He is able to elevate the perfect baseball game to a holy experience, since this too is permeated by a perfection that is within reach. The simplest solution lies before us, we create complexity by virtue of our unwillingness to see and accept. Idealism ridiculed for its naivety is for Matuška the celebration of an ideal, a moral magnitude, something transcendent that we can nonetheless share and sample while still on planet earth. It can be naive and ironic, cruel and yet romantic. When describing his transcendental experience, he cannot overlook the clear link with quantum physics, the last theory that speaks of time not on the level of beginning and end but as a permanently existing presence. This is how Matuška depicts his vision. He sees his paintings in waves and layers that are forever intermingling and overlaying.
So why the symbol? Because the symbol operates as the key to understanding that the higher can also mean the lower, that the universal is also the particular. That that which transcends us is within our reach. That we are both micro and macro, we are part of a large endlessly waving map. Matuška operates in the fourth dimension. He regards his “thing” from many angles and perspectives, meanings cross and multiply, he seeks a balance in what at first sight seems like impossible deflections, in the space of entropy.
Drawn sketches can facilitate our understanding of multilayered, complicated images, and these sketches are at the same time at the core of the image. The skull is a common motif used by Matuška for its ornamental character and symbolic content. The inclusion of different individual motifs results in new paintings and the canvas must be read in layers, with each layer decoded before moving to the next. In Just Wait Hares a wolf and a hare caught in the spell of a tangle of dandelions create a portrait of Vladimir Putin, the antithesis of the then American president Obama, whose face arises by blending with that of Angela Merkel in a reference to the German author of Winnetou and the genocide of the Indians – in short it shows how many dimensions of thinking Matuška attempts to squeeze into one canvas. A frequent guide is a gloomy looking boy that we follow from childhood to puberty, i.e. probably the artist himself in the role of participant and not simply observer. Similarly visible and often used are erotic motifs that appear mainly for their biomorphic quality.
Jakub Matuška aka Masker has acquired a special status on the Czech art scene by means of an immediately identified trademark style, a demonic imagination, and the ability to economise comic-style. He is still on the path, though does not see this as a linear process but more as an ability to read multiplicities and diversities that are present in one and the same moment in the painting.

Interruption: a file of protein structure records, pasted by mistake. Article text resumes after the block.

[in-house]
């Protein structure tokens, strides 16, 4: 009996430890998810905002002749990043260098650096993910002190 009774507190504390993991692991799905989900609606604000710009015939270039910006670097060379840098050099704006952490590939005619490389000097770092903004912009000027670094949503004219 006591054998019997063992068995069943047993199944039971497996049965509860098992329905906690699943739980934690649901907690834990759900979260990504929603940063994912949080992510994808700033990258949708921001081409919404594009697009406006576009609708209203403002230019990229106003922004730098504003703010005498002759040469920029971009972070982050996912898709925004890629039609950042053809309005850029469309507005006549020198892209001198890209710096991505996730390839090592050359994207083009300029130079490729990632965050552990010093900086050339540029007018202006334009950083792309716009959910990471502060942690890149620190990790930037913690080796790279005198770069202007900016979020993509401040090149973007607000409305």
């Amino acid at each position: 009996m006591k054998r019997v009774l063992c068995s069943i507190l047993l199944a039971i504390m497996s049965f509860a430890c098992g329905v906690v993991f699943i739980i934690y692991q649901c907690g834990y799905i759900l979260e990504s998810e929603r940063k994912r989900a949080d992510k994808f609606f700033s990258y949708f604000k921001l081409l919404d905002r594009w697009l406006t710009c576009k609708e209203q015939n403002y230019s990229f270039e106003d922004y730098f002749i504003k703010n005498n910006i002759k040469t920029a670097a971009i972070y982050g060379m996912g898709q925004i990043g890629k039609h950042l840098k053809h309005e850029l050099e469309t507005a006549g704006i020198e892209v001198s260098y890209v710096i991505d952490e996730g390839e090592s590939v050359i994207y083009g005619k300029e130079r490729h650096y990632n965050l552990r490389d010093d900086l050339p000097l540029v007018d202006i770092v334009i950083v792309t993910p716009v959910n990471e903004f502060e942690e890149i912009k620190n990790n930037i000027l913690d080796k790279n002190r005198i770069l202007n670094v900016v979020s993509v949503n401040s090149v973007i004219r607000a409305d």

Beta building foyer, BB Centre, Prague
Interior of Bistro Santinka, Prague
Interior of Brasileiro restaurant, Prague
Wall painting, Elementary School, Cheb
Interior of Hospoda restaurant, New York, USA
Interior of Optic Studio Zilka, Prague
Ceiling Painting in library, Castle Trebesice, FUTURA Project
In Graffiti We Trust, book by Martina Overstreet, (together with Pasta), Published by Mladá Fronta
Wall painting of ZOO 1320 restaurant, Liberec
Výstava v galerii DSC ukazuje, kam došli zakladatelé českého street artu Pasta nebo Vladimir 518, Hospodářské noviny, Naďa Klevisová, 29. 7. 2016, archiv.ihned.cz/c1-65383120-reverse-vystava-dsc-gallery-epos-vladimir-518-masker-pasta-dokoupil
Z ulice do galerie: Jakub Matuška je jedním z nejoriginálnějších malířů své generace, Hospodářské noviny, Naďa Klevisová, 30. 10. 2015, archiv.ihned.cz/c1-64802510-z-ulice-do-galerie-jakub-matuska-je-jednim-z-nejoriginalnejsich-maliru-sve-generace
Malíř, který si říká Masker, spojil svoje obrazy se záběry z baseballu, iDNES.cz, 21. 10. 2015, kultura.zpravy.idnes.cz/jakub-matuska-masker-vystava-djj-/vytvarne-umeni.aspx
Jakub Matuška aka Masker vystavuje nové malby a kresby, Blesk, %CTK, 14. 10. 2015, www.blesk.cz/clanek/zpravy-live-kulturni-servis/349166/jakub-matuska-aka-masker-vystavuje-nove-malby-a-kresby.html
Český výtvarník Masker vystavuje v Paříži. Snažím se malovat rychleji, říká, Hospodářské noviny, Dak, 25. 6. 2014, art.ihned.cz/umeni/c1-62410580-masker-galerie-dukan
Kam se posunulo české umění od revoluce? Italové v Praze vystavují Maskera i Týce, Hospodářské noviny, Pavel Vokatý, 20. 9. 2013, art.ihned.cz/umeni/c1-60821370-et-cetera-italsky-kulturni-institut-masker-tyc-nepras
Finalista Chalupeckého ceny Masker vzal svoji sprejerskou minulost do galerie, Hospodářské noviny, Magdalena Čechlovská, 9. 3. 2012, art.ihned.cz/umeni/c1-54990840-masker-micha-sprejerskou-minulost-se-salonnim-umenim
Nejistá půda pod nohama, Artalk, Pavlína Doubravová, 5. 3. 2012, artalk.cz/2012/03/05/nejista-puda-pod-nohama/
Jakub Matuška alias Masker tvrdí: Chybí mi tady přátelská atmosféra, Kateřina Farná, Právo, Novinky, 25. 10. 2012, www.novinky.cz/kultura/281777-jakub-matuska-alias-masker-tvrdi-chybi-mi-tady-pratelska-atmosfera.html
Cenu 333 získal Jakub Matuška alias Masker, ČTK, 16. 12. 2011, www.tyden.cz/rubriky/kultura/umeni/cenu-333-ziskal-jakub-matuska-alias-masker_220273.html
Cenu 333 pro mladé výtvarníky dostal představitel street artu Masker, Idnes.CZ, 16. 12. 2011, kultura.zpravy.idnes.cz/cenu-333-pro-mlade-vytvarniky-dostal-predstavitel-street-artu-masker-1gm-/vytvarne-umeni.aspx
Jakub Matuška, Art and Antiques, Kateřina Tučková, leden 2008, www.artcasopis.cz/clanky/jakub-matuska